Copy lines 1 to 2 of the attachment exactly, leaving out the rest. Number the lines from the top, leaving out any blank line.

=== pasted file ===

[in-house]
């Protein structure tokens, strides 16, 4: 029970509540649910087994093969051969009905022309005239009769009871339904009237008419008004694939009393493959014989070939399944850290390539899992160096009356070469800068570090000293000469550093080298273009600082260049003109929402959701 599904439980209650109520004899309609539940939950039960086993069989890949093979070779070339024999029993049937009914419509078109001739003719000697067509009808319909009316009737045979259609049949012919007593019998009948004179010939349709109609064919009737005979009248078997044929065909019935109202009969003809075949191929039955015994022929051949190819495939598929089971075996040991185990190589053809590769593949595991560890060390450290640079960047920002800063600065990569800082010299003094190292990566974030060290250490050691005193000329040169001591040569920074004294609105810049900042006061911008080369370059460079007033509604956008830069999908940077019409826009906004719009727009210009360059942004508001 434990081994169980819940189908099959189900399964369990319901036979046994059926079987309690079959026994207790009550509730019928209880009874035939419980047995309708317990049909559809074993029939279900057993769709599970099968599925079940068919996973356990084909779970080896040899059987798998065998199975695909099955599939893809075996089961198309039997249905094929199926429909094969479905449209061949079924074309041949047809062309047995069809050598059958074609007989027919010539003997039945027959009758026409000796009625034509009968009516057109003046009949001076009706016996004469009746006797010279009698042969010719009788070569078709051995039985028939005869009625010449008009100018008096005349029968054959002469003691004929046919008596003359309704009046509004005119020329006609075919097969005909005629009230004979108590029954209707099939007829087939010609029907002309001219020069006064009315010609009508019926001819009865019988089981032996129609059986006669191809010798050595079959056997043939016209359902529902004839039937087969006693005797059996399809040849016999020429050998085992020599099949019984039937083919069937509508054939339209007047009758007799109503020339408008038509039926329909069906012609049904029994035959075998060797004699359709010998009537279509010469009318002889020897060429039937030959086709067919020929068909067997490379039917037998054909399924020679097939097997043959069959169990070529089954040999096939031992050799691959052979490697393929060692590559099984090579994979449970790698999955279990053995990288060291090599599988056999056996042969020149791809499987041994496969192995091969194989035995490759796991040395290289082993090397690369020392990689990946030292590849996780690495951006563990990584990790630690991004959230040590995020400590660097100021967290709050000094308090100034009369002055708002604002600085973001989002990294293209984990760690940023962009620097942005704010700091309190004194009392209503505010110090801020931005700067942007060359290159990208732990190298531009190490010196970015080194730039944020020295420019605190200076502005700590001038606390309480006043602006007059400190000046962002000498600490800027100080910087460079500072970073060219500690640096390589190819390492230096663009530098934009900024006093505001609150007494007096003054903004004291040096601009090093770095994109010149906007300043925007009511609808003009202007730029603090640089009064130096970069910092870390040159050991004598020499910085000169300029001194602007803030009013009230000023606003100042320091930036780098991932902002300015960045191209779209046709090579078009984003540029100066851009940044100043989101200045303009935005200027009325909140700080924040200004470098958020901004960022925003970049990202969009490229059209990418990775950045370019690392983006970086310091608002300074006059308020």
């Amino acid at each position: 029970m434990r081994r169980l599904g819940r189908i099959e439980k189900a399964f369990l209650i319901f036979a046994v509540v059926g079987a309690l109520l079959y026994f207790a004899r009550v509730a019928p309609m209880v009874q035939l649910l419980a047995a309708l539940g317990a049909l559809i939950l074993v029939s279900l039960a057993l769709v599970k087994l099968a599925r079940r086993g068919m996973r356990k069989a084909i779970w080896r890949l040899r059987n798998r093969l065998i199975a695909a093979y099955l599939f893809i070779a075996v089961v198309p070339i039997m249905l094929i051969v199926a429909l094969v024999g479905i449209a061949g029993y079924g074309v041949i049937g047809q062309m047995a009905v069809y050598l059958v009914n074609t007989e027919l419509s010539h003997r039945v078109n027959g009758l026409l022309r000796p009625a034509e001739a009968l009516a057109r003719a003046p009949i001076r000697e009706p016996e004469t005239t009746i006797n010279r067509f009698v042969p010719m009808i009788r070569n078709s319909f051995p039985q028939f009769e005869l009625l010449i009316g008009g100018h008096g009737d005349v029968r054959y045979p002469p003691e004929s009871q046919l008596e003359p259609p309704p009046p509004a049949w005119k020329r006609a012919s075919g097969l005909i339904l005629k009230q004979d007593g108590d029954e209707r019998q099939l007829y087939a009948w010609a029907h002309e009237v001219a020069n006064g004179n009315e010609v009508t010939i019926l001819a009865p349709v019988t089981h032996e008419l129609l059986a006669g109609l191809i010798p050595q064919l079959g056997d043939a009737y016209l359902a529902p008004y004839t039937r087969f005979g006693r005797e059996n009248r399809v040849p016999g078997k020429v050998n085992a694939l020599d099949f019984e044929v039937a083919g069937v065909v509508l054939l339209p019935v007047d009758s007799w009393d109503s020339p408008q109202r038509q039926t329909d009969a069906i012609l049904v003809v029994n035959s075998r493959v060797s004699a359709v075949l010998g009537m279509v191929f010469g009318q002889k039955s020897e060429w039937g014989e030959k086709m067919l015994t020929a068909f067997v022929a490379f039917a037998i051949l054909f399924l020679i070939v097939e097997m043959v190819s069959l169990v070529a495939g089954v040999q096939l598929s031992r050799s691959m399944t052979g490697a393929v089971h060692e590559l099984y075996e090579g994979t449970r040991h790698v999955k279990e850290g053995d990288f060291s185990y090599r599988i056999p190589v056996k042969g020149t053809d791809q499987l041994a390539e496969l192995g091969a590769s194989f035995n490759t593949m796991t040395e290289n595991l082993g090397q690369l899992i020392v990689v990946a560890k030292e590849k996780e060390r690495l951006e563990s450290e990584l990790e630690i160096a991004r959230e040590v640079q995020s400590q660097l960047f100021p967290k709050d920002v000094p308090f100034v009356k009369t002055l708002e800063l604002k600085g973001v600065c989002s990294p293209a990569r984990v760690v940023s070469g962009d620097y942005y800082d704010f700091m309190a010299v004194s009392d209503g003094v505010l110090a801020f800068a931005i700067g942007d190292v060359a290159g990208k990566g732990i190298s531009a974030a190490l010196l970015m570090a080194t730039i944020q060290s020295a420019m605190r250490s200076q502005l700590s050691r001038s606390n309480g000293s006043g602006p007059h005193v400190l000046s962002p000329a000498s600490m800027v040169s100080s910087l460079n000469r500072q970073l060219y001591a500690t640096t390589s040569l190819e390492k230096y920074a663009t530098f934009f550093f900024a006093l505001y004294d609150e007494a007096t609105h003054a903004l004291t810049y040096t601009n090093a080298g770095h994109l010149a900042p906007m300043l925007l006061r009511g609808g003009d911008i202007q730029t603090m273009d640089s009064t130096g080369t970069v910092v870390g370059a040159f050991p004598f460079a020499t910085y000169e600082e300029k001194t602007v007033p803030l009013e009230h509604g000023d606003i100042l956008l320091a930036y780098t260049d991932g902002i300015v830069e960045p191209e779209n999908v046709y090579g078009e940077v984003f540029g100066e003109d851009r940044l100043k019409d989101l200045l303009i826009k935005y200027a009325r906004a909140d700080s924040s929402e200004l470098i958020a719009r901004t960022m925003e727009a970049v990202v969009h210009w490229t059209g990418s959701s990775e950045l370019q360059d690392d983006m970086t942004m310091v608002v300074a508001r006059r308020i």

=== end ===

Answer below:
[in-house]
């Protein structure tokens, strides 16, 4: 029970509540649910087994093969051969009905022309005239009769009871339904009237008419008004694939009393493959014989070939399944850290390539899992160096009356070469800068570090000293000469550093080298273009600082260049003109929402959701 599904439980209650109520004899309609539940939950039960086993069989890949093979070779070339024999029993049937009914419509078109001739003719000697067509009808319909009316009737045979259609049949012919007593019998009948004179010939349709109609064919009737005979009248078997044929065909019935109202009969003809075949191929039955015994022929051949190819495939598929089971075996040991185990190589053809590769593949595991560890060390450290640079960047920002800063600065990569800082010299003094190292990566974030060290250490050691005193000329040169001591040569920074004294609105810049900042006061911008080369370059460079007033509604956008830069999908940077019409826009906004719009727009210009360059942004508001 434990081994169980819940189908099959189900399964369990319901036979046994059926079987309690079959026994207790009550509730019928209880009874035939419980047995309708317990049909559809074993029939279900057993769709599970099968599925079940068919996973356990084909779970080896040899059987798998065998199975695909099955599939893809075996089961198309039997249905094929199926429909094969479905449209061949079924074309041949047809062309047995069809050598059958074609007989027919010539003997039945027959009758026409000796009625034509009968009516057109003046009949001076009706016996004469009746006797010279009698042969010719009788070569078709051995039985028939005869009625010449008009100018008096005349029968054959002469003691004929046919008596003359309704009046509004005119020329006609075919097969005909005629009230004979108590029954209707099939007829087939010609029907002309001219020069006064009315010609009508019926001819009865019988089981032996129609059986006669191809010798050595079959056997043939016209359902529902004839039937087969006693005797059996399809040849016999020429050998085992020599099949019984039937083919069937509508054939339209007047009758007799109503020339408008038509039926329909069906012609049904029994035959075998060797004699359709010998009537279509010469009318002889020897060429039937030959086709067919020929068909067997490379039917037998054909399924020679097939097997043959069959169990070529089954040999096939031992050799691959052979490697393929060692590559099984090579994979449970790698999955279990053995990288060291090599599988056999056996042969020149791809499987041994496969192995091969194989035995490759796991040395290289082993090397690369020392990689990946030292590849996780690495951006563990990584990790630690991004959230040590995020400590660097100021967290709050000094308090100034009369002055708002604002600085973001989002990294293209984990760690940023962009620097942005704010700091309190004194009392209503505010110090801020931005700067942007060359290159990208732990190298531009190490010196970015080194730039944020020295420019605190200076502005700590001038606390309480006043602006007059400190000046962002000498600490800027100080910087460079500072970073060219500690640096390589190819390492230096663009530098934009900024006093505001609150007494007096003054903004004291040096601009090093770095994109010149906007300043925007009511609808003009202007730029603090640089009064130096970069910092870390040159050991004598020499910085000169300029001194602007803030009013009230000023606003100042320091930036780098991932902002300015960045191209779209046709090579078009984003540029100066851009940044100043989101200045303009935005200027009325909140700080924040200004470098958020901004960022925003970049990202969009490229059209990418990775950045370019690392983006970086310091608002300074006059308020």